TA<5E FOUR BI/miKVILLE (ARK.) COURIER NEWS SATURDAY, JUNE 8, 1MI THE BLYTHEVILLE COURIER NEWS THE COURIER NEWS CO H. W HAINES, Publisher HARRT A. HAINES. Assistant Publisher A. A. PREDRICKSON, Editor M.UL D. HUMAN, Advertising Manager Bole N»tlon»! Adrertlsing Representatives: W«Hnc« Witmer Co., New York, Chicago, Detroit. Atlanta, Memphis. Entered us second class matter «t the post- oMice at BljrthevlUe. Arkansas, under act ot Congress, October », 1917. Member of The Associated Press SUBSCRIPTION BATES: Bj carrier In the city ot Blythevllle or anj •uburban town where carrier service is maintained. 25c per week. By mail, within a radius ol 50 miles, J5.00 per rtir 1250 (or six months, $1.25 for three months; by mall outr-ldf 50 mile zone. $12.50 per rear pijablt In «dv*nc*. Meditations And that he died for all, that they which live •hauls not henceforth live unto themselves, but .mo him which deid /or them, and rose aeain. H Cor. 5:15. * # * Beyond this vale ol tears, There Is a life above. Unmeasured by the flight of years; And all that life is love. — James Montgomery. Barbs Mother, dad and a new baby really are a problem — two and one to carry! * * * We Veep hearing that » main rule of golf is to keep your eye on the ball. And then girls start going around the course In shorts. + + * The best passing remarks we've heard are the ones youngsters give to the schoolteacher. * « * A woman's final decision Is reached just before •he finally makes up her mind. * + * A scientist says that flowers make a noise while growing. We can feel lucky that weeds don't. For Our Own Security, U. S. Must Help End Colonialism Secretary of State Dulles, who has not been as sure-footed a foreign affairs leader as expected, nevertheless was in firm stride when he declared the United States should promote self-government in the Near East and Asia and give no aid or appearance of aid to colonialism. On his recent tour of those regions, Dulles found what others before him have found. hT enative populations desperately want independence. They want an end to colonial control by Britain, rFance, or any other. Insofar as the United States seems to ally itself closely to the aims of these governments in Asia and the Middle East, it *oo will be looked piion with considerable disfavor. And so long as Russian or Chinese Communists profess to espouse the nationalistic goals of these peoples, the Reds are likely to have some measure of the success they have had in Turin-China in taking over and distorting movements for independence. We feel — and with good reason — that the Asiatics an dNcar Eastern folk who allow this to happen are incredibly naive politically. They do not realize they are trading British and French overlords for Communist masters whose tyranny is unparalleled. Yet, in simple fairness, \ve cannot hope to impress them with the earnestness of our concern for their freedom and our own if we do not help to lift the colonial yoke from them. Native Vietnamese in Tndo-China do not care to fight and doe for French rulers. No effort to enlist large native forces in behalf of freedom there is like- to succeed until France gives (he people full control of thei rown political destinies. We canno tordcr the French to do this. But we must try hard to persuade them. In the same way, the British must ultimately turn over control in Malaya, must get their armed forces out of Egypt (after proper safeguards for Suez are'set up). And the French must begin to think seriously of yielding hegemony over their North African colonies along the Mediterranean. These moves will he hitter medicine for the once-great colonial powers. The best they can hope for is somthow to keep the colonial lands within the French or the British family of nations, as with the British Commonwealth pattern. But there is no alternative. Continued colonialism, ir.d continued help for it from us, carries with It th« risk of disaster in the Middle Enst and Asia. Only communism can be the gainer, and in these territories communism already has gained far loo much. Views of Others Don't Sell Private Industry Short H will b 15 years or more before atomic power is available commercially on a competitive basis with present electric power, Dr. Harry A. Wlnne, vice-president of General Electric Company, predicted at the dedication of the university of Rhode Island's new Pasture Chemical Laboratory. Large atomic-electric power stations could be built within five years, he said, if someone wan to to pay for them, but the cost would be "terrific." The atomic bomb and the nuclear-powered submarine are "gadgets" built quickly by a "crosh" progra mwlth unlimited funds because of very special circumstances — the stupidity of the human race, or part-i of the human race, which brings about one war after another. To keep atomic-electric power out of the gadget" class, the industry must develop on a sound basis, Dr. Wlnne said. That will be when It can compete with conventional electric power without requiring a government-supported weapons program for the Plutonium produced as a by-product. Yes, we believe there is a great future for atomic power commercially. And we also believe that we're selling private Industry short when we speculate that the huge cost of the process for making this power available makes it mandatory that the government do the spending. Unless we miss our guess, private industry could produce atomic energy much cheaper than does the government. Our chief contention for this is that everything else the government engages In such as the production of electric power, costs much more than when the same process Is carried out under private supervision and minus government red tape and the host of workers who are paid for doing nothing. In the not-too-distant future, we believe It will be possible for a city to establish an atomic plant and pipe the energy to Ite customers for heat, lighting, cooling, etc., In much the same manner that gas or electricity is furnished today. Expensive? Yes, but it Is also expensive to set up and maintain nu electric or a gas plant. Don't sell private Industry short. —Rocky Mount (N.C.) Telegram. The Fireside Chat Not everyone will agree that President Elsen- hower's Ideas on taxes and the national defense arc the best. But let's look at the criticism. Some say taxes have got to be cut sooner than the President wants to cut. The politicians arc afraid that unless taxes arc cut. the GOP will lose its weak hold on Congress. Certain sections of Big Business wan^. tax cuts for selfish reasons, echoing the notion that what l.s good for big Business is naturally good for the country. But Bis Labor and the Farm Bloc and the Veterans Bloc use the same line of reasoning. They can't all be right. Then there are tli'o amateur strategists who think the President has cut the Air Force too much. But If President Elsenhower with his military background doesn't know what the armed services budget should be, who does? The politicians who are worrying about losing the 1954 congressional elections would do well to remember that the voters last year expressed a far greater preference for Dwight D. Eisenhower than they did for a Republican Congress. If the politicians want the GOP to keep (and slvenylhen its hold) on Congress, they had better start backing the man on whose coattails many of them rode Into office last November. —Klngsport (Tenn.) News. 'eace Scares Every time peace threatens to break out. the stock market quivers and (he columnists who were so perturbed a few months aiio about our having gotten into the Korean thins began to worry about our beinp. "trapped" into getting out. Why Malenkov is acting more peaceful than Stalin is not for us to diagnose, it is barely possible that hr thinks peace would be a good thing for Russia. We are convinced it would be the best thinp for the rest of us. Many terrible things could happen to tills world. Peace Js not one of them. —The Pleasant Hill (Mo.) Timei. SO THEY SAY If it's not settled over there (in Korea) we'll find Commies on the shores of California one day. — den. James A. Van Gleet (Ret.). * * * There Is no information which I know that givrs me indication that their (Russia) capabilities have diminished the threat (to peace) on« lota. — General Rldgu'ay. NATO commander. * * * What the peasants and the poor families ne«t is aid. 1 am proud that the United States is having some part in this effort. — Italian Ambassador Luce, on U. S. aid to Italy. * * + I mu.st make it plain that In spite of all the uncertainties and confusion Ip which world affairs are placed, i tii'lic^e n conference ot the hiKhcst level .should lake place between the lead- Ine powers without long delay. — Prime Minister CburcluU. Between the Crosses, Row on Row *efer Edson's Washington Column — Flood Control Developments Present Two Problems to Ike WASHINGTON — NEA — Al- nost unnoticed by city folk, a new ind of local sub-government has rown up in rural United States. It is built around the so-called Soil C o n s e rvation District. A soil conservation district may cross township, county and even state lines. Its limits are the natural boundaries of a drain- Peter Edson age area. This rea may be as small as ft creek branch valley. It may take i the land area drained by one ibutary. The tributary districts ven form watershed associations i cover an entire river system, These districts and associations re becoming better organized nil te time. California has had flood onlrol district organizsitiuns for may years. State law thcfe has .vcn these districts authority to vy taxes for improvements in leir own areas. Several years ago Nebraska assed a law authorizing local wa- r.shecl groups to orsamxe. Kansas •Hewed suit last yenr. R. W. Rogers, ch\ef of the ree- rds section of U.S. Soil Conserva- on Service, in the Department of srlcuUure, reports that at the end 1952 nearly 2500 soil conserva- on districts hnd been formed in United States ami Us tcrri- ries. These districts con'.iiin BO per mt of all the agricultural land nd 85 pfif cent of all the farms id ranches. Eleven stales, the rgin Lslnnds mid Pue Mi :i Rico are impletely covered witn locally anaged districts. It will be ncc- isary to organize only 140 more districts to cover the entire U.S. Over 1,250,000 farms ai'e now cooperating. Already they have tbeir own trade association. It is called the National Association of Soil Conservation Districts. W S. David, Jr., of League City, Tex . has been national president for \ e last two years. What is in the mauuiy here is a powerful new farm organization —a powerful new farm lobby and pressure group, some people be- jlleve—with n common interest, a common problem and a common goal. The common interest is water and land. The common goal is to get the maximum aid from every sourcc for proper utilization of water on land and the prevention of destruction of the land by too much water in flood time. Already there are evidences that this new element in the old water lobby is beginning 10 throw its weight around, R. A McConnell, Jr., of Lincoln, Neb , h^-5 headed delegations of citizens from his area, which have come to Washington twice In the la.st six months demanding more attention to its problems. When- Congress was threatening to cut off uppropriations for con- tlnuinf* work on 11 Department of Agriculture watershed development projects, delegations from these areas came to Washington and turned on the heat. They were able to save half of their requested $15 million appropriation in the House. The Senate has yet to net. ....-That the soil conservation district story has an effective appeal in Congress is further shown by the fact Hint, the House has already appropriated money for starts on 48 new fflderal-nid projects for watershed protection. AH these developments present the Eisenhower administration with a couple of dandy new problems. One of the principles of this business administration was that federal handouts for local public- works programs would be reduced. The government would , refrain from doing things that local citizens could do for themselves. The Soil Conservation District movement Is a local movement, all right. The districts in many cases levy taxes against themselves, float local bond issued, get allocations from highway funds and even state-government help for many of their projects. The districts are voluntary organizations. There Is no federal compulsion to belong. But when the bills get bigger than the soil conservation districts feel they can pay themselves, they aren't going to be above asking for help from Uncle Sam. What happens to the principle of stopping federnl aid for local developments, in such cases, re- mams to be seen. The second problem facing the federal government is whether It is going to build up a third bureaucracy in the Department of Agriculture to deal with land and I water problems. Already the government has Army Corps of Engineers and Bureau of Reclamation with divided responsibility over big river projects. Almost every study of government reorganization has recommended that their work should be unified. A Presidential Water Resources Commission headed by Morris L. I Cooke last year recommended that n single agency coordinate all water-use policy and river-basin de| velopment. Instead of that, how- jever, a fair start has been made I here to split the baby in three. Erskine Johnson IN HOLLYWOOD HOLLYWOOD — NEA — Exclusively Yours: Alan Ladd'a slated for a Mayo Clinic visH- Two small bones in his hand, broken in a (Urn-set accident, have failed to heal properly . . . Friends of the Andrews Sisters say the warblers will bury the hatchet and that their act will not be broken up ... Bud Abbott and Lou Costello's new contract with U-I is nn eye-popper — $200,000 per picture plus 50 per cent of the profits . . . The Joan Bennett-Walter Wanger reconciliation now .has a screechy sound track . .. Amanda Blake is getting a divorce and heading" for Europe to forget the whole thins • • • Franchot Tone and Betsy von Furstenberg, on the verge of becoming Mr. and Mrs., will co-star in a play this summer. Reports from Italy that motherhood is a drain on Ingrid Bergman's beauty are denied by Ella Logan, who visited her recently. "She's so beautiful," says Ella, "that I tell her I hate her. "In Hollywood she was such a Shy thing, but now you can't stop her from talking. Dr. Lindstrom told her he hoped she would cry every day for the rest of her life, but she's the gayest person I know." John Russell was introduced as "Jane Russell" 1 by the mayor of Nashville, Tenn., at the premiere of "The Sun Shines Bright." "It's a natural mistake," quipped John. 'We both have brown eyes." June Allyson apparently has given up the retirement caper. Stars with ideas of home and kiddies don't rush out and hire press agents when they leave major studios . . . Manuel Rojas, the handsome Chilean who had Rita Hayworth in a spin for a while, then brightened Mrs. Gary Cooper's life, Is being coached for a movie areer as a swoon king. Wait And See Jose Ferrer has three little words — "wait and see" — for scribes who ask if he will wed Rosemary Clooney. He's more def- nlte about Rita Hay worth in "Miss Sadie Thompson," the new version of "Rain": "She's going to be wonderful. You can become a star accidentally, but you can't remain a star accidentally. Rita's a heckuvan actress. She'll be sensational as Sadie," long-term contract. George Nader, Paillette Goddard's leading man in "Sins of Jezebel," was the lad who lit tha fires in Ursula Thiess 1 orbs until Robert Taylor came along. He wai Ursula's co-star in "Monsoon" and still carries a torch for the beauty. Space Operas Coming: It's gonna be tough on movie horses, wranglers and stunt men if author Ray Bradbury's prediction comes irue that scie-ce-fic- tion epics will replace hayburners. Ray, the dean of writers about critters on other planets, and who wrote the screenplay of "It Came From Outer Space." is putting hi* money on space operas over horse operas. "There's more originality and more excitement in science iic- tion," he argues. "When they say 'they went thataway' in westerns, they can point only right and left. When they say it in science fiction, they can point anywhere. Much more directional latitude, if you know what I mean." Inside on the sudden parting of 0-1 and Anita Eckberg, a former Miss Sweden, Is that the beauty was paid off months ahead of the .ermlnation of her contract. A big, fat check in settlement of the pact s waiting for the blonde beauty at her agent's office. Architect John Lindsay, who nve Diana Lynn everything she asked for in the property settlement, is building a new Los Angeles hospital . . . RKO won't confirm it, but the grapevine insists that Lilt St. Cyr, the peeler of peelers, has been signed to a my'a ten and returned the eight of hearts. East naturally played "" 11 "'* 1ha ton " f be Doctor Says— By EDWIN P. JORDAN, M.D Written for NEA Service Those who suffer from ragweed ay fever, with or without asthma, and who take vacations during late August and curly Steplember with the idea of getting away from the source of their trouble, should start their planning now. Several places on the North American continent have no ragweed, or .so little that the trouble Is greatly lessened. There is practically no ragweed in the Pacific northwest and northern California, and very little in southern California, Arizona and New Mexico. The Rocky Mountains themselves (have little ragweed, though vair- I weed grows well in the plains Just east of the mountains. There is practically no ragweed In southern nnrt eastern Florida and there te a strip of territory in western and northern Maine away from the seacoast which Is claimed to have little rasweed. Northern Minnesota and uflper Michigan have less ragweed farther south. Many victims of hay fever get a great deal of relief in those areas, though when a strong wind is blowing from the south they often have trouble. Several national parks are good hay fever spots. Among thorn are Crater Lake. Bryce Canyon, Glacier, Grnnd Canyon, Grand Tclon. Kings Canyon, Mount Mckinley, Mount Rainier, Olympic, Grand Lake, Sequoia. Yellowstone. Yosemite, Zlon and Sun Valley. According to pollen .studies, cities with no ragweed in the nir, or small amounts, include Sacramento. Miami, Reno, Portland, Oni.. Seattle, Spokane. Prince Albert (Saskatchewan^ and Mexico City, Favorable claims are also made lot luatt pl»c«« »l VUciuito li- "land. Marmfette and Charlevoix In ' Michigan; Bethlehem. B r e t t o n i Woods and Dixviilc Notch in New ' Hampshire; Campobello Island in New Brunswik. Canada. Minakic , Lodge, Port Arthur and Haiiburton County 'Ontario), nntl Murray Bay (Quebec). Belief Is Variable j Most of these places have (heir • enthusiasts but others who have j tried them have not always found relief. With the exception of the areas which are known to be free of ragweed pollen or have small | amounts in the air. the amount of I relief which hay fever sufferers ; get from resorts is variable. Some people get almost completely relieved and some seem to have Just about as much trouble, probably because they are more sensitive to email quantities of pollen. hand was on the trashy side South cannot be blamed for jumping to game after North had indicated strength with his raise. West opened the king of clubs and continued the suit, whereupon I South ruffed. Declarer dre»v two \ rounds of trumps with the ace and i king and hopefully led a low heart towards dummy's queen. He hoped to find the hearts breaking 3-3, with the jack in the East hand When dummy put up the queen ftJACO8Y ON BRIDGE i j Watch Your Small •Cards, and Win By OSWALD JACOBY Written for NEA Service Most players pay careful att?n- ; lion to the nces, kings, and Queens, j but only the fine player is cnrjlul i about the lower cards. In todiy'P hand the contract depended on correct manipulation of an eight and ;\ seven. North's frpp raise to wo Jirtiulc.s in today's hand is not rorom^irnrl- od. A free rni.se should show ro.i! vtliM, tod i& thi* ctftt NovUQ't NORTH AQ 11)832 VQ86 «• J97 WEST « 5 4 (f92 » K64 *AK8742 EAST A 6 VA.I43 # Q 1083 AQ1095 A AKJ07 »K 1075 » A52 + 3 Enst-West vul. Soulh West North East i « 2 + •; * 3 * 4 * Pass Pass Pass Opening lead— +K of hearts, East won with the ace. East, returned a low diamond and South played low, hoping tha' ihe opponents would be unable to force oiit his ace on the next rou/d. We.st won with the king of dla. inonds and returned the sun and j South was disappointed when East was able to play the ten ot diamonds and thus force out the ace. Now everything depended on the harts. South had alracly lost Hire tricks and had to win three heart tricks in order to discard the last losing diamond from dummy. Declarer entered dummy by ittdini tbi alai of «padc« to Sum- low, and South finessed the ten of hearts. When West dropped the nine of hearts. South led dumm's ueen This hearts. When West dropped the nine of hearts. South led his last trump to dummy's queen and returned the six of hearts. This enabled him to win a finesse with the seven of hearts and cash the king of hearts to discard the last diamond from dummy. South would have lost his contract If he had failed to play the eight of hearts on the second round of that suit. He had to be able to win the third heart trick with the seven in his own hand, which would be impossible if dummy still held the eight of hearts. The reveleatlon that the sale <f popcorn, soft drinks, caudy and ice cream in the nation's theaters is now running to almost 42 per cent of the total admission sales is an eye-opener. But when theater managers became candy butchers instead of showmen the mcrv- ies took it on the chin. Rosemary Colligan, the young beauty who has George Raft going around with mooncalf eyes, will join his nitery dancing act. High point of George's return to hoofing will be a number, danced "Just a Gigolo," in which he goes to a ringside table, asks a woman to dance, then accepts a tip from her husband when they return to the table. Director Jean Negulesco will stop off in Paris in June en route to Rome to pilot "Coins In tha Fountain" for Fox. Purpose: To talk, his wife, Dusty Anderson, into a reconciliation. A GOOD GOLFER who takes hl» girl friend to the links to teach her the rudiments of the game is either a most gallant youne man or very much In love. — Cuthbert (Ga.) Times. 75 Yean Ago In Blytheyillt Miss Laura Hale of Annorel underwent a tonsillectomy at Walls Hospital today. Charles S. Lemons has left for ft week's trip through Missouri, Kansas and Oklahoma where he -will visit six Rotary Clubs as a representative of Rotary International. Mrs. J. C. Ellis was installed a» President of the Woman's Council of the First Christian Church at a meeting yesterday when Mrs. Renkert Wetencamp waa leader of th« program. .© NEA It lakes a man or woman with a lower bridge connecting teeth on opposite sides of! the mouth to be a real authority on garbage disposal. American Islands Answer to Previous Puzzle HORIZONTAL 1 American is a group of Pacific islands 6 The islands are part of this group '11 Utopian 12 Levels 13 Bellowed 15 Scoffs 16 Sea eagle 17 Palatable 19 Scottish river 20 Appear 22 Entangle 23 Promontory 24 Fall in drops 26 "Peach State" (ab.) 27 Worthless morsel 28 Symbol for selenium \ 29 Mountain (comb, form) i 31 Fillip 33 While | 34 Compass point 36 Egyptian sun ; Rod ' 37 Trial 40 Hots flax 41 Self-esteem 43 Weights of India 45 Note in Guide's scale 4fi Ceases 48 Burmese wood sprite 49 Reprove 51 Lure 53 Anoint 54 Si.ck one 55 Fortification 5G Common Europtan Wile VERTICAL 1 Forefathers 2 Idolized 3 Humbler 4 Rowing implf/nent 5 Drinks made from malt 6 Repair 7 Hail! 8 One who requires 9 Disquietude 10 Onagers 14 Barrier in a river 21 Longs for 23 Hangman's knots 25 Writing implement 30 Consume 32 Mountain crest 3-! Crock moon goddess on tha island 35 Looked of Tutuila fixedly 15 Oriental guitar 18 Their capit 38 Pertaining to old age 39 Outlined 40 Musical term 42 Unclose (poet.) 44 Cubic meter 46 Sv.-edish. weight 47 Protuberance 50 Winglike part 52 Sesame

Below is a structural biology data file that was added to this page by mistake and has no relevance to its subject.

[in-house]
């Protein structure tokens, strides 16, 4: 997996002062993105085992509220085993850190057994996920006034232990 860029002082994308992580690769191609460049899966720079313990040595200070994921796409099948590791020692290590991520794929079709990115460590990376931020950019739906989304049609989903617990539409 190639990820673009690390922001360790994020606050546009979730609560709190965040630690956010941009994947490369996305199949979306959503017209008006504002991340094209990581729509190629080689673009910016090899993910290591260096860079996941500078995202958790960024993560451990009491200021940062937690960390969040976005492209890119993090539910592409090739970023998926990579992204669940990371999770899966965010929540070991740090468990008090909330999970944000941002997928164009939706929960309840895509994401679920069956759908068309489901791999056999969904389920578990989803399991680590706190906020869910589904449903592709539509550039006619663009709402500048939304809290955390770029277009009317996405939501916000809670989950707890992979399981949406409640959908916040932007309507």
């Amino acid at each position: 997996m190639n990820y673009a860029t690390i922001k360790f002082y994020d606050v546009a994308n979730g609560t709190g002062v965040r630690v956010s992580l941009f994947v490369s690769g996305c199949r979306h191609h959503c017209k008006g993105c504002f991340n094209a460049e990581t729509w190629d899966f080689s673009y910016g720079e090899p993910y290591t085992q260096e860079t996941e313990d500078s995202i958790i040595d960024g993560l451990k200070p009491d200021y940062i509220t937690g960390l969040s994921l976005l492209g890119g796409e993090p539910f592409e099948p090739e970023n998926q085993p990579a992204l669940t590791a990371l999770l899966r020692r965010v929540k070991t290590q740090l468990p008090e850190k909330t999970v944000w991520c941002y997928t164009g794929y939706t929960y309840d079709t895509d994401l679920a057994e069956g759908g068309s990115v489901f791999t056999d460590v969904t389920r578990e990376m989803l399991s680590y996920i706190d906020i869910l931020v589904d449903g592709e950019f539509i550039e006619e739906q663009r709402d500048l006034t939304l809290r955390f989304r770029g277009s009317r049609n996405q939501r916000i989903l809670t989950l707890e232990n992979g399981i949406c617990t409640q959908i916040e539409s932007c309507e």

What members have found on this page

Get access to Newspapers.com

  • The largest online newspaper archive
  • 8,800+ newspapers from the 1700s–2000s
  • Millions of additional pages added every month

Try it free